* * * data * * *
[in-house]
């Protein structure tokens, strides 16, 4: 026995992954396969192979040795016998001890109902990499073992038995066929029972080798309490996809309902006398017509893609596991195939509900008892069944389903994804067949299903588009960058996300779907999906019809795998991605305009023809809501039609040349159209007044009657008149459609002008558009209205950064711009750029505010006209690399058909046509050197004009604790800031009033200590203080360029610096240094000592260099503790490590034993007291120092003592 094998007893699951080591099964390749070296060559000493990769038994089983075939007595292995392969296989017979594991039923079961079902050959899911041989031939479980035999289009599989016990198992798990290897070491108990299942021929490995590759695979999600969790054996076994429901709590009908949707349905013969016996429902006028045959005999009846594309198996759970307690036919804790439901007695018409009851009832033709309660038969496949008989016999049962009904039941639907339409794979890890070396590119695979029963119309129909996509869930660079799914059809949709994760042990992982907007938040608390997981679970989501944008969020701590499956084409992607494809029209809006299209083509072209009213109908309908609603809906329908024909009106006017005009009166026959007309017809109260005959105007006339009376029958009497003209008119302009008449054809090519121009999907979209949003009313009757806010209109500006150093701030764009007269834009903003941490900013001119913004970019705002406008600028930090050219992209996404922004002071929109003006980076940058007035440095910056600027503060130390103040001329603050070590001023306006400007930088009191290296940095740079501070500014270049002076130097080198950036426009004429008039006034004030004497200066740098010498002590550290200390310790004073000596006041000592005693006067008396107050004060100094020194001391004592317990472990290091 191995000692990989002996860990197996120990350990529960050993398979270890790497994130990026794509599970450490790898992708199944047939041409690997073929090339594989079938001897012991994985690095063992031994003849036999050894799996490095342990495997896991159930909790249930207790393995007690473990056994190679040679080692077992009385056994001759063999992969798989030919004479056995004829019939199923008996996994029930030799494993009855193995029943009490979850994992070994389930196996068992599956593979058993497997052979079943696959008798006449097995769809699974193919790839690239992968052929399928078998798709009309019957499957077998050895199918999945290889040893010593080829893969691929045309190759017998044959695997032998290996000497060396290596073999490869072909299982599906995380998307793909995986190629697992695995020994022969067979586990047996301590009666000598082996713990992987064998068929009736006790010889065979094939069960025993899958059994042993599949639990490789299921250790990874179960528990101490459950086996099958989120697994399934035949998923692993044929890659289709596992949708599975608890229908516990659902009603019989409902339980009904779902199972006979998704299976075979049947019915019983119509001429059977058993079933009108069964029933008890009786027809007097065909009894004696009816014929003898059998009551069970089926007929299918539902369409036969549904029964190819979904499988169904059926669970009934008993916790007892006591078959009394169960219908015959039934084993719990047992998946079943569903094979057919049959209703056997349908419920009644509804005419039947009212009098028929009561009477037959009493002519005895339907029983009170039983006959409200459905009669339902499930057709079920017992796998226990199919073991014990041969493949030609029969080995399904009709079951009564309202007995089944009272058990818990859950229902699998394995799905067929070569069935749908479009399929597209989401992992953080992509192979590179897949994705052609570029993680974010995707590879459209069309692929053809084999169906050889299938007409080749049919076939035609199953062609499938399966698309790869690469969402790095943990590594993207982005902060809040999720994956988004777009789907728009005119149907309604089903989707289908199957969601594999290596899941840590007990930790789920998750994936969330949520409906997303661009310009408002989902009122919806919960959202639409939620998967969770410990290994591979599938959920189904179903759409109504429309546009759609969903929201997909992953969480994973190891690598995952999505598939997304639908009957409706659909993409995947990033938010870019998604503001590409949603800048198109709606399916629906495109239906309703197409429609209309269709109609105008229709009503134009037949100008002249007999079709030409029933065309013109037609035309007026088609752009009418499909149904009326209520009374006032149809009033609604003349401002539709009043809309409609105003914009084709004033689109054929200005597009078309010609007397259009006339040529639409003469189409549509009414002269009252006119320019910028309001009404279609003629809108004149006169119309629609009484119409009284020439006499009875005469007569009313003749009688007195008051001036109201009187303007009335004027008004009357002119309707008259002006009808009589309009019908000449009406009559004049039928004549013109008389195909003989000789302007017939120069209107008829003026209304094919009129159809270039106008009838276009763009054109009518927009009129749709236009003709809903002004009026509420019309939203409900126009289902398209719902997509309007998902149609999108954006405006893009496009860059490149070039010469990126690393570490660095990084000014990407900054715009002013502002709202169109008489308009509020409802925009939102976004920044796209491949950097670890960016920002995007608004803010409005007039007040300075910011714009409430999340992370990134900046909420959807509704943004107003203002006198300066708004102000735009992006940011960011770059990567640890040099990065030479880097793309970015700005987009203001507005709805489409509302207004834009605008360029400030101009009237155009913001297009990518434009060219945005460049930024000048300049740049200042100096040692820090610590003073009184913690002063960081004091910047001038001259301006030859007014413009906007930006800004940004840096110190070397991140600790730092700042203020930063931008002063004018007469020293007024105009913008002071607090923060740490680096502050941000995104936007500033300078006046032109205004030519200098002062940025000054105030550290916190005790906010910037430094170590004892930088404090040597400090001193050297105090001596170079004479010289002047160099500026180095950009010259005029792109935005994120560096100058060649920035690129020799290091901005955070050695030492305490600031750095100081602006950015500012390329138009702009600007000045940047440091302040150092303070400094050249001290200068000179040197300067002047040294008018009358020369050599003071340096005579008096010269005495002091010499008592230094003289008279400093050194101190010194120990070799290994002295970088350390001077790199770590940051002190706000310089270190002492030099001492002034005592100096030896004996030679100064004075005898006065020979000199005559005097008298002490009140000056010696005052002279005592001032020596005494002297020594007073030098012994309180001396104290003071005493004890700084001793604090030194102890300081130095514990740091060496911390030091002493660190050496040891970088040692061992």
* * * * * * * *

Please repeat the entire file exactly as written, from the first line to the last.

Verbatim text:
[in-house]
């Protein structure tokens, strides 16, 4: 026995992954396969192979040795016998001890109902990499073992038995066929029972080798309490996809309902006398017509893609596991195939509900008892069944389903994804067949299903588009960058996300779907999906019809795998991605305009023809809501039609040349159209007044009657008149459609002008558009209205950064711009750029505010006209690399058909046509050197004009604790800031009033200590203080360029610096240094000592260099503790490590034993007291120092003592 094998007893699951080591099964390749070296060559000493990769038994089983075939007595292995392969296989017979594991039923079961079902050959899911041989031939479980035999289009599989016990198992798990290897070491108990299942021929490995590759695979999600969790054996076994429901709590009908949707349905013969016996429902006028045959005999009846594309198996759970307690036919804790439901007695018409009851009832033709309660038969496949008989016999049962009904039941639907339409794979890890070396590119695979029963119309129909996509869930660079799914059809949709994760042990992982907007938040608390997981679970989501944008969020701590499956084409992607494809029209809006299209083509072209009213109908309908609603809906329908024909009106006017005009009166026959007309017809109260005959105007006339009376029958009497003209008119302009008449054809090519121009999907979209949003009313009757806010209109500006150093701030764009007269834009903003941490900013001119913004970019705002406008600028930090050219992209996404922004002071929109003006980076940058007035440095910056600027503060130390103040001329603050070590001023306006400007930088009191290296940095740079501070500014270049002076130097080198950036426009004429008039006034004030004497200066740098010498002590550290200390310790004073000596006041000592005693006067008396107050004060100094020194001391004592317990472990290091 191995000692990989002996860990197996120990350990529960050993398979270890790497994130990026794509599970450490790898992708199944047939041409690997073929090339594989079938001897012991994985690095063992031994003849036999050894799996490095342990495997896991159930909790249930207790393995007690473990056994190679040679080692077992009385056994001759063999992969798989030919004479056995004829019939199923008996996994029930030799494993009855193995029943009490979850994992070994389930196996068992599956593979058993497997052979079943696959008798006449097995769809699974193919790839690239992968052929399928078998798709009309019957499957077998050895199918999945290889040893010593080829893969691929045309190759017998044959695997032998290996000497060396290596073999490869072909299982599906995380998307793909995986190629697992695995020994022969067979586990047996301590009666000598082996713990992987064998068929009736006790010889065979094939069960025993899958059994042993599949639990490789299921250790990874179960528990101490459950086996099958989120697994399934035949998923692993044929890659289709596992949708599975608890229908516990659902009603019989409902339980009904779902199972006979998704299976075979049947019915019983119509001429059977058993079933009108069964029933008890009786027809007097065909009894004696009816014929003898059998009551069970089926007929299918539902369409036969549904029964190819979904499988169904059926669970009934008993916790007892006591078959009394169960219908015959039934084993719990047992998946079943569903094979057919049959209703056997349908419920009644509804005419039947009212009098028929009561009477037959009493002519005895339907029983009170039983006959409200459905009669339902499930057709079920017992796998226990199919073991014990041969493949030609029969080995399904009709079951009564309202007995089944009272058990818990859950229902699998394995799905067929070569069935749908479009399929597209989401992992953080992509192979590179897949994705052609570029993680974010995707590879459209069309692929053809084999169906050889299938007409080749049919076939035609199953062609499938399966698309790869690469969402790095943990590594993207982005902060809040999720994956988004777009789907728009005119149907309604089903989707289908199957969601594999290596899941840590007990930790789920998750994936969330949520409906997303661009310009408002989902009122919806919960959202639409939620998967969770410990290994591979599938959920189904179903759409109504429309546009759609969903929201997909992953969480994973190891690598995952999505598939997304639908009957409706659909993409995947990033938010870019998604503001590409949603800048198109709606399916629906495109239906309703197409429609209309269709109609105008229709009503134009037949100008002249007999079709030409029933065309013109037609035309007026088609752009009418499909149904009326209520009374006032149809009033609604003349401002539709009043809309409609105003914009084709004033689109054929200005597009078309010609007397259009006339040529639409003469189409549509009414002269009252006119320019910028309001009404279609003629809108004149006169119309629609009484119409009284020439006499009875005469007569009313003749009688007195008051001036109201009187303007009335004027008004009357002119309707008259002006009808009589309009019908000449009406009559004049039928004549013109008389195909003989000789302007017939120069209107008829003026209304094919009129159809270039106008009838276009763009054109009518927009009129749709236009003709809903002004009026509420019309939203409900126009289902398209719902997509309007998902149609999108954006405006893009496009860059490149070039010469990126690393570490660095990084000014990407900054715009002013502002709202169109008489308009509020409802925009939102976004920044796209491949950097670890960016920002995007608004803010409005007039007040300075910011714009409430999340992370990134900046909420959807509704943004107003203002006198300066708004102000735009992006940011960011770059990567640890040099990065030479880097793309970015700005987009203001507005709805489409509302207004834009605008360029400030101009009237155009913001297009990518434009060219945005460049930024000048300049740049200042100096040692820090610590003073009184913690002063960081004091910047001038001259301006030859007014413009906007930006800004940004840096110190070397991140600790730092700042203020930063931008002063004018007469020293007024105009913008002071607090923060740490680096502050941000995104936007500033300078006046032109205004030519200098002062940025000054105030550290916190005790906010910037430094170590004892930088404090040597400090001193050297105090001596170079004479010289002047160099500026180095950009010259005029792109935005994120560096100058060649920035690129020799290091901005955070050695030492305490600031750095100081602006950015500012390329138009702009600007000045940047440091302040150092303070400094050249001290200068000179040197300067002047040294008018009358020369050599003071340096005579008096010269005495002091010499008592230094003289008279400093050194101190010194120990070799290994002295970088350390001077790199770590940051002190706000310089270190002492030099001492002034005592100096030896004996030679100064004075005898006065020979000199005559005097008298002490009140000056010696005052002279005592001032020596005494002297020594007073030098012994309180001396104290003071005493004890700084001793604090030194102890300081130095514990740091060496911390030091002493660190050496040891970088040692061992």